Newbie theater director discovers a new spark
It’s Dec. 1, the beginning of a new season. Twinkle lights abound, Christmas carols are humming overhead in grocery stores, and Alan Fox is sitting in a downtown Santa Cruz coffee shop, remembering his partner who died three years ago today. For him, it’s not necessarily a “holly jolly Christmas,” but for the first time it’s not a humbug holiday either. In the last year, Fox’s creative life has taken off, and he’s experiencing the peace and excitement that comes with that.
After enduring quite a bit of grief over the last few years, Fox, an executive recruiter for nonprofits, decided to get back in touch with his creative self by taking a documentary film class in San Francisco. He read a ton of books, was mulling over an idea for a film, when wham, the stock market took a dive and he realized that it might be a bit indulgent to spend a bunch of money on a first-time documentary. So, instead of pursuing that route, he took a few classes at Cabrillo College, including a scriptwriting course and a directing class. The directing end of things really resonated with him. The teacher of the class encouraged Fox to direct a 10-minute play—the experience was challenging, enlightening and inspiring. “I saw that there was something that I could do to get that spark back,” Fox says. “There is a future.”
With a renewed outlook and the ability to begin moving forward after having lost someone, Fox took that energy and dialogued with a woman who runs a small theater space in Corralitos. She suggested he direct a one-act play at her venue and he began looking at plays that would fall into those parameters. With her encouragement and motivation, Fox’s life continued to move forward in healing and creativity.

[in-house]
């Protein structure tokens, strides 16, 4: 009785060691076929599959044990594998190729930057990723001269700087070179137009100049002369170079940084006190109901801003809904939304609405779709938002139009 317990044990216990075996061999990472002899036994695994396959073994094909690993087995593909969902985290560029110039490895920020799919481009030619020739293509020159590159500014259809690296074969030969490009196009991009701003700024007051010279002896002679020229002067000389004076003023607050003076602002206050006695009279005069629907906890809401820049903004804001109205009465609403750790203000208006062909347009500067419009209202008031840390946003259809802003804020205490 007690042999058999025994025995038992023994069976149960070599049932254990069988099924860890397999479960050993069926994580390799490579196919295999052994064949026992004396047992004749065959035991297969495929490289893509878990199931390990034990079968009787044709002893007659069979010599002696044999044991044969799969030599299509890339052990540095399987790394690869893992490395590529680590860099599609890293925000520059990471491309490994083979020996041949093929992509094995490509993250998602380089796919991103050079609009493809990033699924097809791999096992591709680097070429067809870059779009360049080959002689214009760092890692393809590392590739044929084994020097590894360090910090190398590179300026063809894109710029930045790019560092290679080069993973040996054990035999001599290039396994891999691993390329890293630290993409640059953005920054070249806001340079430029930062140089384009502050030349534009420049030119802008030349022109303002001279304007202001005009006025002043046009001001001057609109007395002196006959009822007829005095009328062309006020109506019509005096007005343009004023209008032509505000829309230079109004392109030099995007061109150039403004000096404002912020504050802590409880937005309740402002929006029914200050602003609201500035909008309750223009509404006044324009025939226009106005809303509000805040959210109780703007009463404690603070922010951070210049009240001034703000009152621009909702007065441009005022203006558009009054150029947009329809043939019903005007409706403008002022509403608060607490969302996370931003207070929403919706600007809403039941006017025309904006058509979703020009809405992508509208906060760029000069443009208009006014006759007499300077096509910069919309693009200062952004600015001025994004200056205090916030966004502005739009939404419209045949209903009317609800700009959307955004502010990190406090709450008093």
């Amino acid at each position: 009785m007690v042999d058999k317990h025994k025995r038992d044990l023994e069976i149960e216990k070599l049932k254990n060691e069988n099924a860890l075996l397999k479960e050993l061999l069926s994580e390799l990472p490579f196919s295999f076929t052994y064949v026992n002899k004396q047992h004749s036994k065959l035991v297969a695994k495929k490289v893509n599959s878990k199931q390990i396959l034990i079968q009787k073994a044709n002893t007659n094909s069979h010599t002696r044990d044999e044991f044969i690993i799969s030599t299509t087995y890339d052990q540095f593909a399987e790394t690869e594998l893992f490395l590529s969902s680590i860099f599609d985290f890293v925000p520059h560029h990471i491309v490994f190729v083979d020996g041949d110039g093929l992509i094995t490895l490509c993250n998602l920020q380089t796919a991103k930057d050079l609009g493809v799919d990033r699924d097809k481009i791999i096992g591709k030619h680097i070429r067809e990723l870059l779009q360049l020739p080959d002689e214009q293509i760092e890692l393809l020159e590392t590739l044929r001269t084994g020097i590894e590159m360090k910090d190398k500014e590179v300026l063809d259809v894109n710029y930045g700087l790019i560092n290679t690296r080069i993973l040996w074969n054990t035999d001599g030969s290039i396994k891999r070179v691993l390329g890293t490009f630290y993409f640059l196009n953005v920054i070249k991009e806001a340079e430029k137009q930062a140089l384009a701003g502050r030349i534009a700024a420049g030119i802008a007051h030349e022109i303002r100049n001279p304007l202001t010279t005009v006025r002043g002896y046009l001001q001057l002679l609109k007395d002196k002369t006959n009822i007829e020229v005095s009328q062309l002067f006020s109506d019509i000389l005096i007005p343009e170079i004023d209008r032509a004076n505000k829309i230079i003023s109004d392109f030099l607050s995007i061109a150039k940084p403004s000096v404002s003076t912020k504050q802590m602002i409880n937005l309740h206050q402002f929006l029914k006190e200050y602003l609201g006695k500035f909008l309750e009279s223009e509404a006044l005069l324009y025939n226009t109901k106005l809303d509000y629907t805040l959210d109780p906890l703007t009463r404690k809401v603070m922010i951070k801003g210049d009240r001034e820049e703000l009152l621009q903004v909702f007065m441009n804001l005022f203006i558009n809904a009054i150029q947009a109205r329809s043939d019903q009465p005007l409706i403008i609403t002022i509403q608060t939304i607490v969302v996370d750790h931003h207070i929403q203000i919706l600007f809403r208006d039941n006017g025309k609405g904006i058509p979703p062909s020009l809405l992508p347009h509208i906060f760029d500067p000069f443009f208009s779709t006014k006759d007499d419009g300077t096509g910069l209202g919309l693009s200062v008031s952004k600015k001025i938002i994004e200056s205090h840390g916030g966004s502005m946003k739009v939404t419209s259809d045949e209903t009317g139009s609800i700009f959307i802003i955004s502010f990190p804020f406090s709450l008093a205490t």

During his research for a short play, he stumbled across “The Sweepers,” a script by John C. Picardi, about a small group of women whose husbands and sons go off to fight in World War II; the women are left behind to deal with their own issues. “It spoke to me,” Fox says. “There’s a lot of loss and joy. It seemed to be a play with a wide audience. I was not going to try to do Harold Pinter or Beckett. This was a play that I could get the gist of. It was manageable and funny and sad, which is like life.”
The fox Alan Fox and members of Fox Whole Productions are ready for drama.
After realizing that the play was actually longer than a traditional one-act length, Fox realized the production he was about to embark on was becoming bigger than he could have imagined. That also required a larger and more accessible space. So the first-time director with one class and one short play under his proverbial belt decided to go for it—he booked the Broadway Playhouse, searched for actors, and began the arduous process of putting on a fully produced piece of theater.
“After I did the play, people started asking me what was the name of my production company,” Fox says. He came up with Fox Whole Productions as an ode to his name, and his concept of creating ‘whole’ theater that gets people away from their computers, out of their houses, and into a live experience.
From there, he held rehearsals, cooked his cast meals every week, and discovered that directing and producing your first play is tough work, but thoroughly rewarding. The show went up in November and, according to Fox, nearly all of the performances were sold out, which has a lot to do with his marketing style—guerrilla advertising to the max. He wooed Catholics—“The Sweepers” has a Catholic backdrop—enticed the elderly from local rest homes—the story also had a focus on seniors—offered affordable tickets and provided free food during intermission and more. His approach is new and fresh, something different than one might typically find in a community theater experience, and it seems that the word has spread, guaranteeing full houses of theatergoers.
Next up for the successful newbie director and his Fox Whole Productions includes two shows on the horizon. Look for the following in the springtime: a cabaret dance production that he’ll produce, and a series of ongoing monologues that he’ll spearhead, where actors can get their work onstage. With a successful play behind him as a first-time director/producer, a production company finding its legs, and a bright future, Fox looks back on what he’s already achieved in a year: “I realized that I have to put myself out there in the world, and what’s the worst that will happen?” he says. “Even if no one shows up and I lose money, I’d still be here today. Unlike last Dec. 1, there’s a smile on my face and I feel like life looks like the cup is more full than half empty. … Everybody goes through something and sometimes if you put yourself out there, you know things will eventually get better.”